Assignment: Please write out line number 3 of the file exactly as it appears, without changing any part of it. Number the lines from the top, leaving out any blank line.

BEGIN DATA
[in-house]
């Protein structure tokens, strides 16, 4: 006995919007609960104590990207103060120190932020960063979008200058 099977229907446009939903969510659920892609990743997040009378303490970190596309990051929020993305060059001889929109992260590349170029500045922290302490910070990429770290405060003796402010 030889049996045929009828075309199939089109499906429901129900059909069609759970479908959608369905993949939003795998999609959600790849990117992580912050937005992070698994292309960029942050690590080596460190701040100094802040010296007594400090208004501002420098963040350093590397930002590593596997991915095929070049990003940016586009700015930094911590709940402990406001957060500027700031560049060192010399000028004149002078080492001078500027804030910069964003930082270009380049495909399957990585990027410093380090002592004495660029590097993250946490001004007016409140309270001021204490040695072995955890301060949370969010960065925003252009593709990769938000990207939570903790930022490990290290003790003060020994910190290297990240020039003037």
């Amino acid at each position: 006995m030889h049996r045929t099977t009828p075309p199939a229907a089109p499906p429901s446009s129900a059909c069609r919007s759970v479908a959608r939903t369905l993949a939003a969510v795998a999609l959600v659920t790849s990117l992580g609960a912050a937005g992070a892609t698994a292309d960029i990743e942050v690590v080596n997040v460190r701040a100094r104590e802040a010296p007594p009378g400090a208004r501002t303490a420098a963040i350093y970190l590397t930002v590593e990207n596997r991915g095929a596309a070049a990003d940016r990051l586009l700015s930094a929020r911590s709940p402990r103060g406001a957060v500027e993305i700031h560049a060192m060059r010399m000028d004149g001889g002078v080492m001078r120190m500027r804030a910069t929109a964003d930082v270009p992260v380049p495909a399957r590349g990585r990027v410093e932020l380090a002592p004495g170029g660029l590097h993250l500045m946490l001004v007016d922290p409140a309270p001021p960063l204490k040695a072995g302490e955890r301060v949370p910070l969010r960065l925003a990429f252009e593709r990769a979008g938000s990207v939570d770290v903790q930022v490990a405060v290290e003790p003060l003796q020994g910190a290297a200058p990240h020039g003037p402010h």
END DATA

């Amino acid at each position: 006995m030889h049996r045929t099977t009828p075309p199939a229907a089109p499906p429901s446009s129900a059909c069609r919007s759970v479908a959608r939903t369905l993949a939003a969510v795998a999609l959600v659920t790849s990117l992580g609960a912050a937005g992070a892609t698994a292309d960029i990743e942050v690590v080596n997040v460190r701040a100094r104590e802040a010296p007594p009378g400090a208004r501002t303490a420098a963040i350093y970190l590397t930002v590593e990207n596997r991915g095929a596309a070049a990003d940016r990051l586009l700015s930094a929020r911590s709940p402990r103060g406001a957060v500027e993305i700031h560049a060192m060059r010399m000028d004149g001889g002078v080492m001078r120190m500027r804030a910069t929109a964003d930082v270009p992260v380049p495909a399957r590349g990585r990027v410093e932020l380090a002592p004495g170029g660029l590097h993250l500045m946490l001004v007016d922290p409140a309270p001021p960063l204490k040695a072995g302490e955890r301060v949370p910070l969010r960065l925003a990429f252009e593709r990769a979008g938000s990207v939570d770290v903790q930022v490990a405060v290290e003790p003060l003796q020994g910190a290297a200058p990240h020039g003037p402010h």